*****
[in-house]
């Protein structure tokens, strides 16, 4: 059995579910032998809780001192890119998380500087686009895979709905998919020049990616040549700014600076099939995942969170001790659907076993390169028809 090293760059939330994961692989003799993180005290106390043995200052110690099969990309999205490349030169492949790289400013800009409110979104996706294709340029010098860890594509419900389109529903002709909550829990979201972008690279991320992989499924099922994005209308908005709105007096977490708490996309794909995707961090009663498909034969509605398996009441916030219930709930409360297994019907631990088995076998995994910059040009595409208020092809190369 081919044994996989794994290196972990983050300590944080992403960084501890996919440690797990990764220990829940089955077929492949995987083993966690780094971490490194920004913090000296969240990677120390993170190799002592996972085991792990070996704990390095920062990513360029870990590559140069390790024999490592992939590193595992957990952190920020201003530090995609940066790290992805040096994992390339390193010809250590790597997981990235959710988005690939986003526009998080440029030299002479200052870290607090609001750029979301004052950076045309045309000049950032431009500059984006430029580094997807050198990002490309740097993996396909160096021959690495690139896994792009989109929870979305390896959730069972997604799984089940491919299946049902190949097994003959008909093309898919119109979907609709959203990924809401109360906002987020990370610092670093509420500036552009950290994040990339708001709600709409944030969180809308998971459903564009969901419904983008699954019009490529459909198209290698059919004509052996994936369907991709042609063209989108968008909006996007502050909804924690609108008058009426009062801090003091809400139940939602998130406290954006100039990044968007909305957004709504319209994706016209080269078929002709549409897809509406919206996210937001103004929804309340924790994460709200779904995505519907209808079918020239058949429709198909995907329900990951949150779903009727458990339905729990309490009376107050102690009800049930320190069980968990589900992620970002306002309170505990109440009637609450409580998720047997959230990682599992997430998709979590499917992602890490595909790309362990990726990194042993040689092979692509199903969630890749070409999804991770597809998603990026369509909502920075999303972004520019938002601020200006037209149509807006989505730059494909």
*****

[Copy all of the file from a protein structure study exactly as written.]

[in-house]
């Protein structure tokens, strides 16, 4: 059995579910032998809780001192890119998380500087686009895979709905998919020049990616040549700014600076099939995942969170001790659907076993390169028809 090293760059939330994961692989003799993180005290106390043995200052110690099969990309999205490349030169492949790289400013800009409110979104996706294709340029010098860890594509419900389109529903002709909550829990979201972008690279991320992989499924099922994005209308908005709105007096977490708490996309794909995707961090009663498909034969509605398996009441916030219930709930409360297994019907631990088995076998995994910059040009595409208020092809190369 081919044994996989794994290196972990983050300590944080992403960084501890996919440690797990990764220990829940089955077929492949995987083993966690780094971490490194920004913090000296969240990677120390993170190799002592996972085991792990070996704990390095920062990513360029870990590559140069390790024999490592992939590193595992957990952190920020201003530090995609940066790290992805040096994992390339390193010809250590790597997981990235959710988005690939986003526009998080440029030299002479200052870290607090609001750029979301004052950076045309045309000049950032431009500059984006430029580094997807050198990002490309740097993996396909160096021959690495690139896994792009989109929870979305390896959730069972997604799984089940491919299946049902190949097994003959008909093309898919119109979907609709959203990924809401109360906002987020990370610092670093509420500036552009950290994040990339708001709600709409944030969180809308998971459903564009969901419904983008699954019009490529459909198209290698059919004509052996994936369907991709042609063209989108968008909006996007502050909804924690609108008058009426009062801090003091809400139940939602998130406290954006100039990044968007909305957004709504319209994706016209080269078929002709549409897809509406919206996210937001103004929804309340924790994460709200779904995505519907209808079918020239058949429709198909995907329900990951949150779903009727458990339905729990309490009376107050102690009800049930320190069980968990589900992620970002306002309170505990109440009637609450409580998720047997959230990682599992997430998709979590499917992602890490595909790309362990990726990194042993040689092979692509199903969630890749070409999804991770597809998603990026369509909502920075999303972004520019938002601020200006037209149509807006989505730059494909």